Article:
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Opening of St. George's Park

9th October 2012

The Duke and Duchess of Cambridge after the England training session during the official launch of The Football Association's National Football Centre at St. George's Park in Burton-upon-Trent.

The Duke and Duchess of Cambridge arrived at the new national football centre today to officially open the world-class facility which aims to produce the country's next manager.

England's soccer stars will took time out from World Cup qualifier training to welcome The Duke and Duchess to the Football Association's £105 million St George's Park site near Birmingham.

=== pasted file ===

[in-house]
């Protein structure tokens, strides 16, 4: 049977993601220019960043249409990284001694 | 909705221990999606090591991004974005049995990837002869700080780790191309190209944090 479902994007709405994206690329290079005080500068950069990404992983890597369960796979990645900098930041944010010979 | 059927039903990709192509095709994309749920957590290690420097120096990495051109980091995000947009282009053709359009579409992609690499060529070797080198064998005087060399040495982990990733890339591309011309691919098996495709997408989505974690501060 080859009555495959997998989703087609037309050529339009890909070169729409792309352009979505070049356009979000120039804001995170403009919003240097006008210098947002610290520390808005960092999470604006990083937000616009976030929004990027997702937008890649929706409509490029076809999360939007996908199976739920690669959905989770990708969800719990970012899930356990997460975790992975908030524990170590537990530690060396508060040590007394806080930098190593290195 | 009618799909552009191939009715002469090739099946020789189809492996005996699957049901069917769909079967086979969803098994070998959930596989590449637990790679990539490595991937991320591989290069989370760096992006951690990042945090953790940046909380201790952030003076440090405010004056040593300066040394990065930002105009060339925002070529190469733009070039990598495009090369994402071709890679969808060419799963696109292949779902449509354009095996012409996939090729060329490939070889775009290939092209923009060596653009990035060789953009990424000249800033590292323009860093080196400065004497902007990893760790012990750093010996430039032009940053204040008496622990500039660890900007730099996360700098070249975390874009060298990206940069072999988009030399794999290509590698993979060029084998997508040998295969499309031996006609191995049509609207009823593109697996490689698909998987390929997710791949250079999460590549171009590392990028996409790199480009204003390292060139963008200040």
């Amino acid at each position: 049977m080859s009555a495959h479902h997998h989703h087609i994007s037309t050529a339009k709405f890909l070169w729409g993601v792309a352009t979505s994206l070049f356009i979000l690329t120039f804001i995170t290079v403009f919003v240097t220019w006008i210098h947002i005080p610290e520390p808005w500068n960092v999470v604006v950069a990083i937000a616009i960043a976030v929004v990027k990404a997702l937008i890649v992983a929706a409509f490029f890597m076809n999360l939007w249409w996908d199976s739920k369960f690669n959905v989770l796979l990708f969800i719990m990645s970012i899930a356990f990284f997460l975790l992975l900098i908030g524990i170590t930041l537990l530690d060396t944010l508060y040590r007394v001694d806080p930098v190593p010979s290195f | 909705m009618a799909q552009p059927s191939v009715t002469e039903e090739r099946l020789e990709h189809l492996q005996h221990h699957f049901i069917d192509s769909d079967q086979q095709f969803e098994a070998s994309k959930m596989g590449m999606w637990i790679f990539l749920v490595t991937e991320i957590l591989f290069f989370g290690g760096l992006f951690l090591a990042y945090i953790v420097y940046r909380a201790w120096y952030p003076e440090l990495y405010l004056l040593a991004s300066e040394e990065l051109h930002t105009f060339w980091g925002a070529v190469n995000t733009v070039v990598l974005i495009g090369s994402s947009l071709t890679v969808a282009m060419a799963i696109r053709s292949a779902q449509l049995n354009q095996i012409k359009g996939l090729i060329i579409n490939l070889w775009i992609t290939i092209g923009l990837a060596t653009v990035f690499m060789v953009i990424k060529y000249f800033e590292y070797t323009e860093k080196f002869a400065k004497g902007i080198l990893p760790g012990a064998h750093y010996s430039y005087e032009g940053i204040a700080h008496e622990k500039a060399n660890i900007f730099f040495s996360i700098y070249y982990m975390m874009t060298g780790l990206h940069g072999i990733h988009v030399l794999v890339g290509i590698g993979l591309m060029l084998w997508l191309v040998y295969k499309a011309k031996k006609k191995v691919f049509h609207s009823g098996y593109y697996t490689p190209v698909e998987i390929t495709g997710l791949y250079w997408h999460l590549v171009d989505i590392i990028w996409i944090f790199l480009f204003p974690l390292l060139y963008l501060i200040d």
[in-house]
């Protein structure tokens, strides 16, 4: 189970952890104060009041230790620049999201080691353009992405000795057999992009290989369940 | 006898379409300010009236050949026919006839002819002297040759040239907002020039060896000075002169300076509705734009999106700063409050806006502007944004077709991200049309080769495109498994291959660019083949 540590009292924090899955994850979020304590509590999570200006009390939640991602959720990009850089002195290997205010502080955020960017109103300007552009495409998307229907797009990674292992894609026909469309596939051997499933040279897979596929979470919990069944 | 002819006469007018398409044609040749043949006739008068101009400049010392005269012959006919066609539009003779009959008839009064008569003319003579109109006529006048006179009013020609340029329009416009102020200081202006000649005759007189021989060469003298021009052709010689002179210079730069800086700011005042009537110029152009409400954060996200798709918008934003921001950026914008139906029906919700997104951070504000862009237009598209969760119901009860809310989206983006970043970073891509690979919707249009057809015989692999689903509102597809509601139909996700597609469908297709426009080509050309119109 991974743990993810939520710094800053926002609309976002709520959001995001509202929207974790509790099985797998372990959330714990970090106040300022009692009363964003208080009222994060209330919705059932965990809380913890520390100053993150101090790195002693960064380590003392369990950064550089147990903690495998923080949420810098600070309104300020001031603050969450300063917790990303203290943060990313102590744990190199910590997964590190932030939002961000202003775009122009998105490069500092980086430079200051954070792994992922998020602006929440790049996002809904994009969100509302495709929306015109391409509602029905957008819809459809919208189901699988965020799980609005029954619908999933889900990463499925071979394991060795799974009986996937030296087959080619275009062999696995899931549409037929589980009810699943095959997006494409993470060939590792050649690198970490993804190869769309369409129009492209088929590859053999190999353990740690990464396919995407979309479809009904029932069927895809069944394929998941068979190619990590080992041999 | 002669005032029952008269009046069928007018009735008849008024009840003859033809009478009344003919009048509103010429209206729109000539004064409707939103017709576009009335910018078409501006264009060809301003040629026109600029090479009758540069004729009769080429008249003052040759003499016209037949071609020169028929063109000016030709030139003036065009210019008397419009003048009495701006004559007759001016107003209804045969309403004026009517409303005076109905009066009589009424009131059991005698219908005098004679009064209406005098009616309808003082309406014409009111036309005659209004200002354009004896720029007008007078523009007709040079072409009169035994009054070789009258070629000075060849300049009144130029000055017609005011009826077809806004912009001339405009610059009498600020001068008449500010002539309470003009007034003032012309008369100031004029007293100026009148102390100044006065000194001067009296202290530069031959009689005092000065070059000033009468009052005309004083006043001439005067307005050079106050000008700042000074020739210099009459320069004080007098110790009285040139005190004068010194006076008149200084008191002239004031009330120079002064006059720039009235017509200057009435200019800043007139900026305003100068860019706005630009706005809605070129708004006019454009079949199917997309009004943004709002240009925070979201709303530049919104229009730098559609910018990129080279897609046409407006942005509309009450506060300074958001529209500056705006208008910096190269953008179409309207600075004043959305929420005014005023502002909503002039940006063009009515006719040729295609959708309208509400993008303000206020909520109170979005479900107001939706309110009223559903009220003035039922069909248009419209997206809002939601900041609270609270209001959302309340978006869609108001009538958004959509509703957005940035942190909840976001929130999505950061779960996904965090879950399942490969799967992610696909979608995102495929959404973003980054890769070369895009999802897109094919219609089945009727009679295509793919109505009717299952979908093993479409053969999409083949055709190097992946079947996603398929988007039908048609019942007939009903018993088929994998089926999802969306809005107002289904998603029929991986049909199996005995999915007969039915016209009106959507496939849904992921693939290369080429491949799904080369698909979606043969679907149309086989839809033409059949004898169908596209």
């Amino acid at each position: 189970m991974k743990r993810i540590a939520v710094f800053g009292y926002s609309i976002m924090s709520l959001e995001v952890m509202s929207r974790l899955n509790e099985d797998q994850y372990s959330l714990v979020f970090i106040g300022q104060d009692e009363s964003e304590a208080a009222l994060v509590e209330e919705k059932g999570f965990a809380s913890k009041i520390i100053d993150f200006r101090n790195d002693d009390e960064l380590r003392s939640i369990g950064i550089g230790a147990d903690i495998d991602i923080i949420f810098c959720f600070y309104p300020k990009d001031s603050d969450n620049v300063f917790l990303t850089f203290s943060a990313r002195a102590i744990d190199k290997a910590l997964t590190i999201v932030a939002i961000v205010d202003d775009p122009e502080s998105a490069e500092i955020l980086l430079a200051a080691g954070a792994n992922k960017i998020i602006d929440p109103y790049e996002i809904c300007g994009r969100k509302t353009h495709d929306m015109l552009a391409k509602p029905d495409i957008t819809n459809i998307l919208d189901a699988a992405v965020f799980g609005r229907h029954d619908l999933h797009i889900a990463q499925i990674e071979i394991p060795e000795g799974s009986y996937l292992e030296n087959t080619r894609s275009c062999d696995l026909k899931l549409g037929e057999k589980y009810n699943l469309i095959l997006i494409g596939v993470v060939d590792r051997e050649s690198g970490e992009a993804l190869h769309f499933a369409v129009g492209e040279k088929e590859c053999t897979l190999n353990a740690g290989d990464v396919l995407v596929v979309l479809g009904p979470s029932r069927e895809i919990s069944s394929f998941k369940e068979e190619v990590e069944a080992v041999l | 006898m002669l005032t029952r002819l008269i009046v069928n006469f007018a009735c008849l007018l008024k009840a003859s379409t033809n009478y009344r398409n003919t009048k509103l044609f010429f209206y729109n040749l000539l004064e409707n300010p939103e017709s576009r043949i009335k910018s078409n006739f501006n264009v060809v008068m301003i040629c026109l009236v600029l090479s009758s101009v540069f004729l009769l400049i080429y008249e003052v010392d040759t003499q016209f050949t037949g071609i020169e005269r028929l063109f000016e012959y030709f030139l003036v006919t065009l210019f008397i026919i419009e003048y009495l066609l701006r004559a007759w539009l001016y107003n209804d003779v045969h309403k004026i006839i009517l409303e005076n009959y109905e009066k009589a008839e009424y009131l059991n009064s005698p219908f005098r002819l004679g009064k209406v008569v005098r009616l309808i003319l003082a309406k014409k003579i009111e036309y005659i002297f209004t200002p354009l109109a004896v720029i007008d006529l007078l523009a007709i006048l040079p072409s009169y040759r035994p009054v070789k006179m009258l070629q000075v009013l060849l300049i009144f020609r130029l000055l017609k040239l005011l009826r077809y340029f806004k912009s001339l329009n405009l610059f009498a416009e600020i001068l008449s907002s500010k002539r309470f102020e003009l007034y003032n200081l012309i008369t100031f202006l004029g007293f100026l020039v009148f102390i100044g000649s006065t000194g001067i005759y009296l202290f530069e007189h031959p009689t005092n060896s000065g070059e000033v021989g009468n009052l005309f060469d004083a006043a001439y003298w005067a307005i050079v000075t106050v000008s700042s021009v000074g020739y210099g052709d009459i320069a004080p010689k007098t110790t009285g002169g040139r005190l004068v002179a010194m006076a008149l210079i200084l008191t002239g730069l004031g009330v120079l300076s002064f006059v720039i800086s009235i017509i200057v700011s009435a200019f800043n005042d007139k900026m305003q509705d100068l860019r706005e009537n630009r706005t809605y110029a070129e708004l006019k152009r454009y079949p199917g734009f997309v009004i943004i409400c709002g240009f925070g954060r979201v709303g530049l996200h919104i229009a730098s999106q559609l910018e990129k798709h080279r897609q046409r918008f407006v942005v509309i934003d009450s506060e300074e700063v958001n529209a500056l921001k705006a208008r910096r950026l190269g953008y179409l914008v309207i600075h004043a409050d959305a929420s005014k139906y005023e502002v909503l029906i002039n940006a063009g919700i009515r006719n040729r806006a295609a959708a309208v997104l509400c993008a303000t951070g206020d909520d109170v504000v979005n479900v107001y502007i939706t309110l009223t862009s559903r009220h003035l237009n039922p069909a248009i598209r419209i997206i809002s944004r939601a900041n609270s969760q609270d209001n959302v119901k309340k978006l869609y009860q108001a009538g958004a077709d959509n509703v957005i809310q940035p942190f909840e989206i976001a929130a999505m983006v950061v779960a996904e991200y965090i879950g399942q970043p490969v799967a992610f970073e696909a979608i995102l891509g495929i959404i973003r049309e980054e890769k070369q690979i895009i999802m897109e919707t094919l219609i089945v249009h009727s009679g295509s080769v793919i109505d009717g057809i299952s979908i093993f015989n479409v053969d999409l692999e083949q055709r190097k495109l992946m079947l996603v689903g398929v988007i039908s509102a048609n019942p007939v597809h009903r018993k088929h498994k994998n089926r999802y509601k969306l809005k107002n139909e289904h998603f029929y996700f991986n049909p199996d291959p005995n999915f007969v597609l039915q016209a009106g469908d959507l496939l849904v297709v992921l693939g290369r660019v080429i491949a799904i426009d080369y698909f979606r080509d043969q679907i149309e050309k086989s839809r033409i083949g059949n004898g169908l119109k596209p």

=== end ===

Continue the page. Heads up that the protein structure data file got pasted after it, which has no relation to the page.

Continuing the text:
David Sheepshanks, the centre's chairman, summed up the aims of the new project, which was completed in July: "St George's Park will be a world-class facility providing top-class education for future generations of English football coaches.

"It will also be an internationally-leading sports medicine and performance research centre, a training home to enhance international team development, and an inspirational hub for everyone involved in football from the grassroots to elite."

It is hoped that St George's Park - where coaches will be coached - will improve the quality of football leaders in the dugout and in turn boost the performance of players on the pitch, both for their clubs and the national side.

All of England's 24 national teams will use the site as their training base ahead of international fixtures and the country's top football stars were put through their paces at the centre for the first time today.